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How the Eaton decision applies to future cases and why legal arguments…

How the Eaton decision applies to future cases and why legal arguments need to be presented carefully.


8 April 2013
Massachusetts Lawyers Weekly contains a column titled THIS WEEK’S DECISIONS that presents a summary of recent court decisions.  This author was recently reading the March 11, 2013, edition and came upon two apparently conflicting decisions that each applied a new rule handed down in the now well known Eaton decision.  In Eaton, the Massachusetts Supreme Judicial Court ruled that a party foreclosing by way of a power of sale (through Mass. Gen. Laws c. 244 § 14) must hold both the mortgage and the note or be the note holder’s authorized agent prior to the notice of sale/foreclosure in order to foreclose.  Eaton v. Federal Nat’l. Mort. Ass’n, 462 Mass. 569 (June 22, 2012).  In each case, the homeowner raised the Eaton rule and argued that the foreclosure was (or going to be) invalid.  The real issue was whether the Eatonrule applied to their case.  This is because contrary to how cases are usually to be applied, the legal rule established in the Eaton decision is to apply prospectively, that means only after the Eaton case was decided, which was on 22 June 2012. 
 
In both cases, the notices of sale/foreclosure were made before the Eatoncase was decided on 22 June 2012, and presumably, the foreclosing party did not hold the note and mortgage, so it would appear that the foreclosing party was violating the Eaton rule that said the foreclosing party needs to have both the note and mortgage.  The first case, HSBC Bank USA, N.A. v. Norris, applied the Eaton rule and found in favor of the homeowner.  HSBC Bank USA, N.A. v. Norris, Mass. App. Ct. No. 11-P-1916, decided Feb. 28, 2013 (unpublished).   The bank argued that Eaton did not apply because it was to only apply prospectively, but the court rejected the bank’s argument and applied the Eaton rule.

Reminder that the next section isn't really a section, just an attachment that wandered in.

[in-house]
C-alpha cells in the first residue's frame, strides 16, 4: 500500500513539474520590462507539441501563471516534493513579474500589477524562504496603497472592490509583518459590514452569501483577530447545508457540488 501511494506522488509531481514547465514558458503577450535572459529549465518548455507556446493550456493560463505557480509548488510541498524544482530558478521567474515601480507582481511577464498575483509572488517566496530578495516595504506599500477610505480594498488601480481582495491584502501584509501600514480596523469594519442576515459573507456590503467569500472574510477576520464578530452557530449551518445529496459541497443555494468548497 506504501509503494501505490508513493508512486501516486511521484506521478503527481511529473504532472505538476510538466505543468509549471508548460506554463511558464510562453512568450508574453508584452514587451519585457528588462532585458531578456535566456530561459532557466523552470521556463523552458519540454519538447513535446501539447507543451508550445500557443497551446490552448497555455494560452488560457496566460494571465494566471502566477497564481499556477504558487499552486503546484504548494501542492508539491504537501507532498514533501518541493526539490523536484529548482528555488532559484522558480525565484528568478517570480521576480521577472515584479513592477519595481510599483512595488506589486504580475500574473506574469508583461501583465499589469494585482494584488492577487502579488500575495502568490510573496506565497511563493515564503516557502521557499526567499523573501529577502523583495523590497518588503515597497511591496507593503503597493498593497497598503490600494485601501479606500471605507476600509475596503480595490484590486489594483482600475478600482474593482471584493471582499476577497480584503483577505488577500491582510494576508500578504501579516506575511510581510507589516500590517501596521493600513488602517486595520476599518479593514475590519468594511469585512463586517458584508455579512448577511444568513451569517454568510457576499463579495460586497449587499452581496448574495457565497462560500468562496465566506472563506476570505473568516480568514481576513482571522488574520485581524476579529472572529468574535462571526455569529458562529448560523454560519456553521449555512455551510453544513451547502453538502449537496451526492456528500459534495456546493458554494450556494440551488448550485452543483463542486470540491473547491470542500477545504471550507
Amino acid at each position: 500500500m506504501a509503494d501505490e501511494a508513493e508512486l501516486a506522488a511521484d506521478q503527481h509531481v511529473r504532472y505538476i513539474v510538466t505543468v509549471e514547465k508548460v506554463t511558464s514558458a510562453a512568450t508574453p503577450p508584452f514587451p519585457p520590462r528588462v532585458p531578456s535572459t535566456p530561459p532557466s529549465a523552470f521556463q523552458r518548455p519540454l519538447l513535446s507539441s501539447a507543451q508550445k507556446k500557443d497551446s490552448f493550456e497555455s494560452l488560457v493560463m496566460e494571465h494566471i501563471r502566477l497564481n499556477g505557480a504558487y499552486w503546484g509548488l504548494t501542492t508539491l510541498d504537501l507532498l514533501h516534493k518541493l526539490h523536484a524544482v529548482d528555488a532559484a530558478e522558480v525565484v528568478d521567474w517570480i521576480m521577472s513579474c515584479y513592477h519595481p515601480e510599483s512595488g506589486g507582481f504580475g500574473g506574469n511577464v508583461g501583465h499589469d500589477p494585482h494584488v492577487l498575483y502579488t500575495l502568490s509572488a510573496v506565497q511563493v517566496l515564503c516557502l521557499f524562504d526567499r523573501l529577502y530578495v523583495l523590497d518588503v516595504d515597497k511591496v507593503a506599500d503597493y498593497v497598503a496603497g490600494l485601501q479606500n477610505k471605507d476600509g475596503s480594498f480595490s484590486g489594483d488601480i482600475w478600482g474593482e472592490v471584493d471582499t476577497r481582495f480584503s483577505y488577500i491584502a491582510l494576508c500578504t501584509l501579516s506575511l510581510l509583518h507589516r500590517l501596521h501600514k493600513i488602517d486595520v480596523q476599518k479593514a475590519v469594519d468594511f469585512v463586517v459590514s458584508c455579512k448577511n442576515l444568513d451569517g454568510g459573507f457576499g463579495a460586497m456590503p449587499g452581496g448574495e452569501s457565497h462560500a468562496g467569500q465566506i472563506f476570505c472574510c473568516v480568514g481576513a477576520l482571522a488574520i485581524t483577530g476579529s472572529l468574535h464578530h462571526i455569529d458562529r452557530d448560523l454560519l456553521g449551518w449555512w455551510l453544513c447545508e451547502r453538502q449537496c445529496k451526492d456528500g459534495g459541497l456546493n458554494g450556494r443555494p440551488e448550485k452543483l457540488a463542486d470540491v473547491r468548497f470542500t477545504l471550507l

The second case, Kitner v. Mortgage Lenders Network USA, Inc., decided in favor of the bank and found, in part, that the Eaton rule did not apply because Eaton was only to apply prospectively (after 22 June 2012).  Kitner v. Mortgage Lenders Network USA, Inc.,  Docket No.  MICV 2001-02078, Mass. Sup. Ct., decided Feb. 8, 2013). 
Keep in mind that these decisions seem to conflict as they were issued just about the same time (hence they appeared in the same issue ofMassachusetts Lawyers Weekly).  It would also seem that Norris was decided incorrectly and the Kitnercase was decided correctly because in both cases the notices of sale/foreclosure occurred prior to when Eatonwas decided, so the Eaton rule requiring the bank to hold the note would not apply to it.
            However, like many legal issues it takes a closer look to see the differences and not leave the matter with a mistaken understanding. Only after this author probed further and accessed the entire Norrisdecision from a different source, and was not just operating with the summary that appeared in Massachusetts Lawyers Weekly, was the significant difference discovered.  The timing was different.  In the Norriscase the homeowner was making the same argument in his appeal as the argument made in the appeal process in Eaton.  For this reason, although Eaton was decided first and was to be applied prospectively, the Appeals Court ruled it would be unfair to treat Norris any differently than Eaton simply because Norris’ case was issued by an appellate court later.  And in Eaton, although it was applied prospectively, the new rule was applied to Eaton himself.  With this in mind, the Appeals Court decided, it should apply to Norris himself as well.  This is different than the Kitnercase where the legal argument was being made after the Eaton decision was issued. 

          The initial take away is that Eaton applies prospectively and unless your legal argument has already been made, for a foreclosure that occurred prior to 22 June 2012, the foreclosing party did not need to have the note in addition to the mortgage.

            The rationale expressed in the Norrisdecision may seem somewhat esoteric.  But it is not just these cases and the Eatonrule and how it applies that this post is about.  The last and more important point is about what is necessary to avoid a legal misunderstanding.  A misunderstanding is likely to occur when someone is not able to see the differences between factual situations and legal decisions or between factual situations a person is experiencing and the factual situations that were at hand in certain legal decisions.  Not seeing the differences occurs for various reasons, including failure to put the time and energy into studying the issue (like what would of happened to this author today if further investigation was not undertaken) and unfamiliarity with the legal system.  What happens frequently is a person observes a legal result and assumes that the same result will occur for them and fails to recognize or appreciate the aforementioned differences.
In the event that you are facing a legal matter and seek help in discerning such differences or want to know how a certain rule or law will apply in your case, feel free to give us a call.